Traders along the Pak-Afghan border are happy as bilateral trade is flourishing despite Taliban takeover and call it a “blessing in disguise.”

The Afghan-Pakistan Transit Trade Agreement, signed in 2010, was extended last month by former president Ashraf Ghani.

“Even though Ghani has now fled the country, the Taliban have allowed transit trade to flow across Pak-Afghan border crossings,” said Haji Jabir Shinwari, the senior vice president of the Khyber Chamber of Commerce and Industry.

“As a result of Taliban’s permission, trade activities at Spin Boldak, Chaman and Torkham, have picked up momentum,” Shinwari told news channel Geo.

He called the Taliban takeover a “blessing in disguise”, explaining that it is a win-win situation for traders on both sides.

“Earlier, traders had to pay dual toll taxes,” he said and added, “one tax was paid to the Afghan government and the other to the Taliban. Now we have to only pay the Taliban.”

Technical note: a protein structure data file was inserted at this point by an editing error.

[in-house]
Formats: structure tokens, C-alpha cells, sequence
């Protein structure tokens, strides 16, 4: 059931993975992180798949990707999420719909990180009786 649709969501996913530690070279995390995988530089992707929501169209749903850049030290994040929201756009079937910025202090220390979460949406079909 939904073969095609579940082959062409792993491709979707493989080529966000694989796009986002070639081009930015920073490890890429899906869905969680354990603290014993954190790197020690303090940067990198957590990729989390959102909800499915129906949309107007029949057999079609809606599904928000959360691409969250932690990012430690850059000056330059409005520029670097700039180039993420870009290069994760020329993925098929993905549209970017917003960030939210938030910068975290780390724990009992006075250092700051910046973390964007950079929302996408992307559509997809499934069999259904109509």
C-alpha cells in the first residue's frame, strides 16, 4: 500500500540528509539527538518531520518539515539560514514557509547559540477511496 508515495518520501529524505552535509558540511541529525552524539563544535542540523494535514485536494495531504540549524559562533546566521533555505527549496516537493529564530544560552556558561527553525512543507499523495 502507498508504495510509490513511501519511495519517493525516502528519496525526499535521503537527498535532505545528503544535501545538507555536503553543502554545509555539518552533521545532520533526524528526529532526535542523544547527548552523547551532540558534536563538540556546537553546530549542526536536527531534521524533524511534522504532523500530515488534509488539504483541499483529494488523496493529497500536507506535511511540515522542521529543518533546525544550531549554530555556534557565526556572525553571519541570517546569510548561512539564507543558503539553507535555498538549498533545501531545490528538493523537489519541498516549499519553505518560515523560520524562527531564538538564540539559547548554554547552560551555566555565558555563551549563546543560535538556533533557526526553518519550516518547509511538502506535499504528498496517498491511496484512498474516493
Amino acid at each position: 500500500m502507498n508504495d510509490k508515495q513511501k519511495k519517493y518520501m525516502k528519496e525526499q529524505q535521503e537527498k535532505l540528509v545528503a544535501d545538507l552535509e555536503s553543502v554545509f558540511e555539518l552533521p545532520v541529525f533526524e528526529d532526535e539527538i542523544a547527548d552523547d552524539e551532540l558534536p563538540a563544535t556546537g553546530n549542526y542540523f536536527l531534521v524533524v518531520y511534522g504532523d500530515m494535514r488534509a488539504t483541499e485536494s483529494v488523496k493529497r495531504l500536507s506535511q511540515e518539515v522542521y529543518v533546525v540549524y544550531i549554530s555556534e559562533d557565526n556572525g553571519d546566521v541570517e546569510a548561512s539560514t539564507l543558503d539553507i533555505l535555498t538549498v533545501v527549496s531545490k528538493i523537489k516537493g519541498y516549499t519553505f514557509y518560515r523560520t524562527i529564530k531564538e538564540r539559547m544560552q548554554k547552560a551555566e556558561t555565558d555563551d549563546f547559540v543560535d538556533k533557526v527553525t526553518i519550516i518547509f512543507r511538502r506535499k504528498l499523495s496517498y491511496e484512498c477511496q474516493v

Shinwari said that the Afghan government officials would also ask traders for bribes ranging from Rs70,000 to Rs100,000. Since the Taliban have taken over, bribes have stopped.

Under the trade agreement, Pakistan’s exports to Afghanistan include cereals, fruits, pharmaceutical products, wood, plastics, iron and steel, amongst others things. The agreement also provides for Afghan exports to India using the border between Pakistan and India.

Meanwhile, members of the Pakistan-Afghanistan Joint Chamber of Commerce and Industry have also expressed optimism about trade during the Taliban rule.

Chamber’s secretary general Faiza said that Taliban’s spokesperson Zabiullah Mujahid’s first press conference was positive, where he stressed that economic progression is an important focus for the new regime.

The secretary general added that a few weeks ago the trucks crossing the border points had dropped from 400 to 40 per day. In the last two or three days, the number of trucks is back up to 400.

However, she added that the long-term prospects of the Afghan-Pakistan Transit Trade Agreement still seem unclear. The Agreement, which was extended in July, is set to expire in November.

“Currently, the transit trade volume between Pakistan and Afghanistan hovers at around $1 billion annually. Whether this volume goes up or goes down, time will tell,” Faiza said.


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